This fall, 274 Faculty of Health graduands will celebrate their achievements as students and begin their journeys as alumni of the University of Waterloo. Some will pursue graduate studies, others will be embarking on new careers – but all will be doing what Health graduates do: Improving the health and well-being of individuals, communities or populations.

We asked a couple of graduating students to tell us what motivated them during their studies and what they will miss most as they move on to a new phase of their lives:

Abbie HoAbbie Ho
BA, Tourism Development, Honours

Abbie Ho worked for more than 40 years in the accounting and tax field In Toronto before deciding to step out of her comfort zone and return to university to satisfy her curiosity upon retirement. She enrolled in Waterloo’s Tourism Development program and began to reflect on her experiences as a racialized older adult, wondering how other older adults thought about their lifelong learning pursuits.

“I wanted to raise awareness of the impact of later-life learning on older adults on their health and well-being,” she says. “What do their stories tell us about their experiences of formal lifelong learning? What are the benefits and challenges? How might lifelong learning through post-secondary education constitute serious leisure?”

These questions led her to complete a research study called “Storying Experiences of Post-Secondary Education and Leisure for Older Adults,” for which she received a thesis prize from the Department of Recreation and Leisure Studies. She says if she pursues graduate studies, she will use her financial background as a chartered professional accountant “to evaluate the financial impact, from the perspective of the educational institutions and the government, when retirees participate in formal post-secondary education.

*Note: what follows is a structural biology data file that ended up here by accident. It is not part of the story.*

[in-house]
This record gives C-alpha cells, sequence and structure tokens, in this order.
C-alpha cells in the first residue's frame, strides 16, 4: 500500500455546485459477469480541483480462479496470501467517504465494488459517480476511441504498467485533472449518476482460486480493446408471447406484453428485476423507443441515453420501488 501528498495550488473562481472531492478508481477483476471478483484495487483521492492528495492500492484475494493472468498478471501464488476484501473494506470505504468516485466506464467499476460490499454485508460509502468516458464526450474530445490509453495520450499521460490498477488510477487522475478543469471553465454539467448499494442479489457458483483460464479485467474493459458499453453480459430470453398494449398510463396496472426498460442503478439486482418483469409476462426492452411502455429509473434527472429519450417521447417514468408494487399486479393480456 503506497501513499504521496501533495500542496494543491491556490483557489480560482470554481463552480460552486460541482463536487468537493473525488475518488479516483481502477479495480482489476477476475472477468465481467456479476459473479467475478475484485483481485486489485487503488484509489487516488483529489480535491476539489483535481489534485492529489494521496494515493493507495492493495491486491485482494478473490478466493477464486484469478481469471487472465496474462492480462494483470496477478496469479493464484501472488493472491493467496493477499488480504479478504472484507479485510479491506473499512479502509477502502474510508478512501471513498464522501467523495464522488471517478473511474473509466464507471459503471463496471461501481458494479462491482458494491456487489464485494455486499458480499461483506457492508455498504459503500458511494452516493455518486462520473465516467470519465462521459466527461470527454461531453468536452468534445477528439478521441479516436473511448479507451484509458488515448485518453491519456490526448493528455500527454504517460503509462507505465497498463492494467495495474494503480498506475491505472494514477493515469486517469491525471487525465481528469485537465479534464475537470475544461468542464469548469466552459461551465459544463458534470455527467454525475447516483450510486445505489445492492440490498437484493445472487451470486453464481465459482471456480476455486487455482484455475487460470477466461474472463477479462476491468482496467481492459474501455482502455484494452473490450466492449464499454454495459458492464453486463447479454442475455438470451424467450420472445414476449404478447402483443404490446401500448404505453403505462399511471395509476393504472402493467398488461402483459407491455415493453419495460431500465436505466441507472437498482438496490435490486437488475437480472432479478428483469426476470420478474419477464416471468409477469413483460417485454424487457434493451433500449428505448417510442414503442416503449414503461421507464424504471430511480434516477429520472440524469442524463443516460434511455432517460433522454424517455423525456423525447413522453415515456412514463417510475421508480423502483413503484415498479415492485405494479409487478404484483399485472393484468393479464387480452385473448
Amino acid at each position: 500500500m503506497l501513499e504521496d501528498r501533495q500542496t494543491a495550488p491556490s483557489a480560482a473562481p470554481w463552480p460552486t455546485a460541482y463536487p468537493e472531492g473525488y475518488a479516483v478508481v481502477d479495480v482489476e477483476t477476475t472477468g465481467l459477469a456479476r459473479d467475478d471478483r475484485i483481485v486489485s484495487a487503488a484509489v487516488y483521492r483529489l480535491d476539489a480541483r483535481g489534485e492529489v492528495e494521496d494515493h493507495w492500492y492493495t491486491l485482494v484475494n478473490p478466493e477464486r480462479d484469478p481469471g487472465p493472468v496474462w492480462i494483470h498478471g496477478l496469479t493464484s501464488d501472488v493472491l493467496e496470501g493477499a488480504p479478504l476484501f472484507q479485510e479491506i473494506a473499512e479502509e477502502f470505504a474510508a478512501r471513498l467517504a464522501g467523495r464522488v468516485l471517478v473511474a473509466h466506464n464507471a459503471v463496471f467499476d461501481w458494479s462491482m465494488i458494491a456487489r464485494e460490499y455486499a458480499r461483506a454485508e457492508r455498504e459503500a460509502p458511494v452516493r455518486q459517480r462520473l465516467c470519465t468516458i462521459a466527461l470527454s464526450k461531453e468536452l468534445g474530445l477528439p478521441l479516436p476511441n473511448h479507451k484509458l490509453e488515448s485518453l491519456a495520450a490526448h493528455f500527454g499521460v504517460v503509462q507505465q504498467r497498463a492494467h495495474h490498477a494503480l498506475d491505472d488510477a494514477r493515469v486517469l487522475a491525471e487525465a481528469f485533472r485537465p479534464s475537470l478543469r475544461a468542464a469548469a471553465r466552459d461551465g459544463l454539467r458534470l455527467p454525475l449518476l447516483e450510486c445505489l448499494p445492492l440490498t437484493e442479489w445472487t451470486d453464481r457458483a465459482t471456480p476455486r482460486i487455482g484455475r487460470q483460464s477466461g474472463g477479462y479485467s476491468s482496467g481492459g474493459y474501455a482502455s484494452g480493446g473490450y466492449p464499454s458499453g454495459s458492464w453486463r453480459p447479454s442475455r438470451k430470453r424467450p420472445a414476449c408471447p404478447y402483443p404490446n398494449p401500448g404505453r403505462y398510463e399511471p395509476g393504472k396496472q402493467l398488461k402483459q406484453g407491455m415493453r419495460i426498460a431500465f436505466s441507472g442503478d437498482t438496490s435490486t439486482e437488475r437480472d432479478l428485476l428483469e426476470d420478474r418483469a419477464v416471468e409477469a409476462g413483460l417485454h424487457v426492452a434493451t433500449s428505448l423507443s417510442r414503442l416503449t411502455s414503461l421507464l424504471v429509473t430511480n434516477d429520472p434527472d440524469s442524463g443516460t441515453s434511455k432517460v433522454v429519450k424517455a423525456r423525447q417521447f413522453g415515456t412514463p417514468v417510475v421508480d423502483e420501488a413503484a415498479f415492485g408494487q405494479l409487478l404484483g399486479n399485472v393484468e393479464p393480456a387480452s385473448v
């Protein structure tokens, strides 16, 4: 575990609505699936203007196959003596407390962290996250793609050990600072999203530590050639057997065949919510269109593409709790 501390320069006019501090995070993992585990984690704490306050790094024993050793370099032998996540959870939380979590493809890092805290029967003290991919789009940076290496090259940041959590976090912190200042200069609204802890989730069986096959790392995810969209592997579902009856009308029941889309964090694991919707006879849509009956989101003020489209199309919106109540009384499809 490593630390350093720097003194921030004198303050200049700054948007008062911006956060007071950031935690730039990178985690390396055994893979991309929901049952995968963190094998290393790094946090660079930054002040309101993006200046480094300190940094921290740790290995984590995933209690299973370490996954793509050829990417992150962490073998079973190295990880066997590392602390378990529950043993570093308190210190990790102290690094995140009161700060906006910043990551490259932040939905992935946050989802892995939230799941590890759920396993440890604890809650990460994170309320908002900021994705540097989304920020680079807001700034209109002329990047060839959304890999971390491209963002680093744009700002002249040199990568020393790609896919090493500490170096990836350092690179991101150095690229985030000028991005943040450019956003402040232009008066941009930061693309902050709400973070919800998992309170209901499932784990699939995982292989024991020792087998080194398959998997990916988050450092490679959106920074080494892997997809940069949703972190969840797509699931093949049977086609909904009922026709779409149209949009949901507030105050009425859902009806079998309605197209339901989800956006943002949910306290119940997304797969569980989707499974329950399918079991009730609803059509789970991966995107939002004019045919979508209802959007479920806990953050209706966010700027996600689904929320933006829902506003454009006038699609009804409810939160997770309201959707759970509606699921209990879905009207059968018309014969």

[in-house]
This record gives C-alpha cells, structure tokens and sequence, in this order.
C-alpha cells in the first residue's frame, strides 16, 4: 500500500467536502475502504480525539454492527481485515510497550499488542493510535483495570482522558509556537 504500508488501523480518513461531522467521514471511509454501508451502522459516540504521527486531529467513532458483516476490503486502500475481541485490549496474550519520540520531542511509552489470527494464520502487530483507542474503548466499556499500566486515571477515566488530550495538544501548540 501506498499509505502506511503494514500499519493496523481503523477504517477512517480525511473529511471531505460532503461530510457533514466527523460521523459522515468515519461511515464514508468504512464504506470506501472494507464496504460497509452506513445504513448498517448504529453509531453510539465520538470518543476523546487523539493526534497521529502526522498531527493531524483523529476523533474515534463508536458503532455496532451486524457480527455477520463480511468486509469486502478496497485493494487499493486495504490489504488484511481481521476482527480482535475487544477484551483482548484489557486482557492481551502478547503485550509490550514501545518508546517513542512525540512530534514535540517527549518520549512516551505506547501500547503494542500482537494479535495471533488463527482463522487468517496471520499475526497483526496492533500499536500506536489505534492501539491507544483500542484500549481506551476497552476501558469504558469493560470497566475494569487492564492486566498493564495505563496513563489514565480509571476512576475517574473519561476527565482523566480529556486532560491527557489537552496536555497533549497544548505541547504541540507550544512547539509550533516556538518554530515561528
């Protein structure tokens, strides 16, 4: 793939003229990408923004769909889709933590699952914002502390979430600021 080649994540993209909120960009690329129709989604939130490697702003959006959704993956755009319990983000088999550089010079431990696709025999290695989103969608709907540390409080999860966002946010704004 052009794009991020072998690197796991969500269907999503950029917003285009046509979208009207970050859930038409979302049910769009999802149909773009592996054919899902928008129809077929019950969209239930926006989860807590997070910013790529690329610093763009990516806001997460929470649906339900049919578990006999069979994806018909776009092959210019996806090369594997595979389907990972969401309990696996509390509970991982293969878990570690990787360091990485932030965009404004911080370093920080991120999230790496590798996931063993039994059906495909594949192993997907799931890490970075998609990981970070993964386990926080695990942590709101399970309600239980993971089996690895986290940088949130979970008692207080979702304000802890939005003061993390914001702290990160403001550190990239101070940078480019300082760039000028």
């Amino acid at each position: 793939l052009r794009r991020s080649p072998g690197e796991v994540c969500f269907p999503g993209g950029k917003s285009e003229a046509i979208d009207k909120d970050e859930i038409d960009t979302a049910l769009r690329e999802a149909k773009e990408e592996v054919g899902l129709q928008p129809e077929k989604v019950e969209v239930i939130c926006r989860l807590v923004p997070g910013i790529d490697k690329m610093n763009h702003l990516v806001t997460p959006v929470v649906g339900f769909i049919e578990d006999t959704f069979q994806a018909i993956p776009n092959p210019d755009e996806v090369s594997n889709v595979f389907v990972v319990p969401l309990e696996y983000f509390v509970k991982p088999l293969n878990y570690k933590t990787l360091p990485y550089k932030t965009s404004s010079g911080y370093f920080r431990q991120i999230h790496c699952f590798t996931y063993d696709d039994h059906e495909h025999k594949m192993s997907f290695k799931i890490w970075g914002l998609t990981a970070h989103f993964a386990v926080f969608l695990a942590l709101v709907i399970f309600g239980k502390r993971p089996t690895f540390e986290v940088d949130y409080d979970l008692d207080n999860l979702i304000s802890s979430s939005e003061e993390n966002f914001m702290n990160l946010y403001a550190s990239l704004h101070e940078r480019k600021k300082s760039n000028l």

Ho adds that she will miss the physical activity of walking to campus, which helped keep her healthy. “I also loved the inclusive environment at the University of Waterloo. For example, my academic advisor, Sara Houston, made me feel very comfortable, although I am different from the younger students.”

Michael ParisMichael Paris
PhD, Kinesiology

Michael Paris, a finalist for the Alumni Gold Medal in recognition of outstanding academic achievement in a doctoral program, will be graduating with a PhD in Kinesiology. His thesis focused on characterizing aging-related changes in skeletal muscle and adipose tissue in relation to muscle function and metabolic health.

“Often, muscle and adipose tissue are measured across the whole-body, but age-related changes in these tissues do not occur uniformly across the body,” Paris says. “My thesis demonstrated that the anterior thigh and anterior abdominal muscles are the most impacted by advancing age, and deterioration of these muscles was associated with poorer muscle strength and regulation of blood glucose in older adults.”

This work will ideally help with developing protocols to identify older adults who may require targeted nutrition or exercise interventions.By focusing assessments of skeletal muscle and adipose tissue to those that are more affected by advancing age, we have the potential to identify those older adults sooner and intervene earlier, which may improve functional capacity and independence of older adults,” he says.

Paris adds that he will miss the environment and his colleagues in the Kinesiology and Health Sciences department, but he looks forward to a postdoc position, where he will continue his training and expand his skillset for exploring how skeletal muscle changes throughout the adult lifespan.

Congratulations to all the graduating students at the University of Waterloo this week!